UK jobless rate creeps up to 5 per cent as employment slides
UK jobless rate creeps up to 5 per cent – the highest since 2016 – as employment slides with 800,000 fewer people on payroll than before the pandemic struck.. but the true damage is being masked by furlough
- ONS figures show unemployment has hit 5 per cent, highest level since 2016
- Employment has fallen as the economy is battered by the coronavirus pandemic
- True scale of damage to the UK is still being masked by the huge furlough bailout
The UK’s jobless rate has crept up to 5 per cent – the highest level since 2016 – as employment slides, it was revealed today.
Official figures showed the unemployment rate was up 0.6 percentage points between September and November compared to the previous quarter.
Meanwhile, the employment rate was down 0.4 points quarter-on-quarter. And the numbers on payroll was 828,000 lower than the level last February 2020 – although it rose slightly in December.
However, it seems the true scale of the damage to the jobs market is still being masked by the huge furlough scheme.
Official figures showed the unemployment rate was up 0.6 percentage points between September and November compared to the previous quarter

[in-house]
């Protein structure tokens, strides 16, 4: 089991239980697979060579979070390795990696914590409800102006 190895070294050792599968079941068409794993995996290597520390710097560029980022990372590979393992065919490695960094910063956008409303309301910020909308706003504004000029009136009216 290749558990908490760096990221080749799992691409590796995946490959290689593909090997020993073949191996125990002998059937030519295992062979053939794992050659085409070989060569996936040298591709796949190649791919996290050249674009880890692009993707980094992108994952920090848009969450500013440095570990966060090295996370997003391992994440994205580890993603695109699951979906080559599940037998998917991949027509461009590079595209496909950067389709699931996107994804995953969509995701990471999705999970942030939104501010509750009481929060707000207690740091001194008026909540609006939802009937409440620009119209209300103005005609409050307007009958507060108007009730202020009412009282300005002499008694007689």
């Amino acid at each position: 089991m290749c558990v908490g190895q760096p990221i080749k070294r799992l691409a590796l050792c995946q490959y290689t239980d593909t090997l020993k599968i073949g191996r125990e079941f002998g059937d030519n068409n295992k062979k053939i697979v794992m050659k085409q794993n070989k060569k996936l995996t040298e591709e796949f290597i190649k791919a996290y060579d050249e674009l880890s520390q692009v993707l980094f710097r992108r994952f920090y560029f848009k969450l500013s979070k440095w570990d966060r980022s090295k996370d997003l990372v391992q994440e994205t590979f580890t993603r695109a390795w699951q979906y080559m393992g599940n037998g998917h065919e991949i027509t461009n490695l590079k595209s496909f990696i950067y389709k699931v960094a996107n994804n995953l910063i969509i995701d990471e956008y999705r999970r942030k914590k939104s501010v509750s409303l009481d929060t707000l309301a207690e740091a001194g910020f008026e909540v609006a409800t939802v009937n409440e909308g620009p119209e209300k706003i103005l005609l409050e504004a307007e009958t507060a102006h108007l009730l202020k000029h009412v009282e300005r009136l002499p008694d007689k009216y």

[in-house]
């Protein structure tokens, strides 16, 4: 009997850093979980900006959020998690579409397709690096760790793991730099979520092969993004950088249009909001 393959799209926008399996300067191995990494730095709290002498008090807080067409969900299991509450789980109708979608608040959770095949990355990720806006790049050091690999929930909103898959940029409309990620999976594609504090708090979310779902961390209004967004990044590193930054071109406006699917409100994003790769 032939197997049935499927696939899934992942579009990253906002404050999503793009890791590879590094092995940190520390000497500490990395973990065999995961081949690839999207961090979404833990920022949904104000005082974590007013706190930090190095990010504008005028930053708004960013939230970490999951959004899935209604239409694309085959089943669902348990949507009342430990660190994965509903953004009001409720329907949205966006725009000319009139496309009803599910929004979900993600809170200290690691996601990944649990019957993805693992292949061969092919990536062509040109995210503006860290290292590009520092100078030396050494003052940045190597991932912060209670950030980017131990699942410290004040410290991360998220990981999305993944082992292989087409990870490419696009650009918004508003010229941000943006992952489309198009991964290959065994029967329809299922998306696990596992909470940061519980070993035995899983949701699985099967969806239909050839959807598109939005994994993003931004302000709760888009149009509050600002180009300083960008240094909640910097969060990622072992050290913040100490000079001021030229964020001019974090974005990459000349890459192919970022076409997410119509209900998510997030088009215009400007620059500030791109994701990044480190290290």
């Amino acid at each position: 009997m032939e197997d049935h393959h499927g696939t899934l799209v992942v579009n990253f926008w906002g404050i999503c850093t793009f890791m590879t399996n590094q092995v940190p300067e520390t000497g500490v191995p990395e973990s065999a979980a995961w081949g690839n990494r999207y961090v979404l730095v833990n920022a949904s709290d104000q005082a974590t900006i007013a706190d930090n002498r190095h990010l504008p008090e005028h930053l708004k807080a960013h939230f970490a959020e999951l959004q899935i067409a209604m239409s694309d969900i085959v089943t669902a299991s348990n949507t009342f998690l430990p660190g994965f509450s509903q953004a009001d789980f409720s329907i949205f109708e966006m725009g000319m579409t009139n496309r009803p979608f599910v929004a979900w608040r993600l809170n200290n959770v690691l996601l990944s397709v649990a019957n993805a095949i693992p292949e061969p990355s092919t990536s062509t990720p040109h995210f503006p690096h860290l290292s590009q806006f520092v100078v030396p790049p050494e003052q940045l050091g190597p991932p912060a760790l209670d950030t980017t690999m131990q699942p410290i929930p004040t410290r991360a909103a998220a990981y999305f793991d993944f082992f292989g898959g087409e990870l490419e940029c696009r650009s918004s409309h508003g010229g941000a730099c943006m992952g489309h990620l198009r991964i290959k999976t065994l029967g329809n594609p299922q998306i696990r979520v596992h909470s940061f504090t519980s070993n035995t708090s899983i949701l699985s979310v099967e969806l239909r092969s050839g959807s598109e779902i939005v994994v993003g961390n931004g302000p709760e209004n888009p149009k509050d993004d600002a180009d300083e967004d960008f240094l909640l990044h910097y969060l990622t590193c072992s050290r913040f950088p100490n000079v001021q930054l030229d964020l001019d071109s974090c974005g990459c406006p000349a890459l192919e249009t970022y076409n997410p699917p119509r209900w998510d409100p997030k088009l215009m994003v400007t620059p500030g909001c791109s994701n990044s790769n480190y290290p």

ONS head of economic statistics Sam Beckett said: ‘The latest monthly tax figures show that there were over 800,000 fewer employees on payroll in December than last February. More detailed data, published for the first time, show that parts of London have seen the steepest percentage falls, followed by North Eastern Scotland.
‘In the three months to November, on our survey data, the employment rate fell sharply again, while the unemployment rate rose to hit 5% for the first time in over four years.
‘The number of people saying they had been made redundant in the previous three months remains at a record high. Meanwhile vacancies, which were rising in summer and early autumn, have been falling in the last couple of months.’
Business groups seized on the figures to reiterate their calls for furlough to be extended beyond April.
Tej Parikh, Chief Economist at the Institute of Directors, said the pandemic was ‘ripping through the labour market’.
‘A return to tighter restrictions late last year will have stretched businesses’ ability to retain staff. Meanwhile, the furlough scheme will have provided an invaluable cushion for many firms, preventing unemployment from edging up even further,’ he said.
‘It is now crucial that the Job Retention Scheme and other Covid-19 economic support is extended beyond the spring to support employment as restrictions continue.
‘The latest lockdown will have only added further pressure on firms with troubled balance sheets, which means more jobs are likely to be lost in the coming months.’
The employment rate was down 0.4 points quarter-on-quarter
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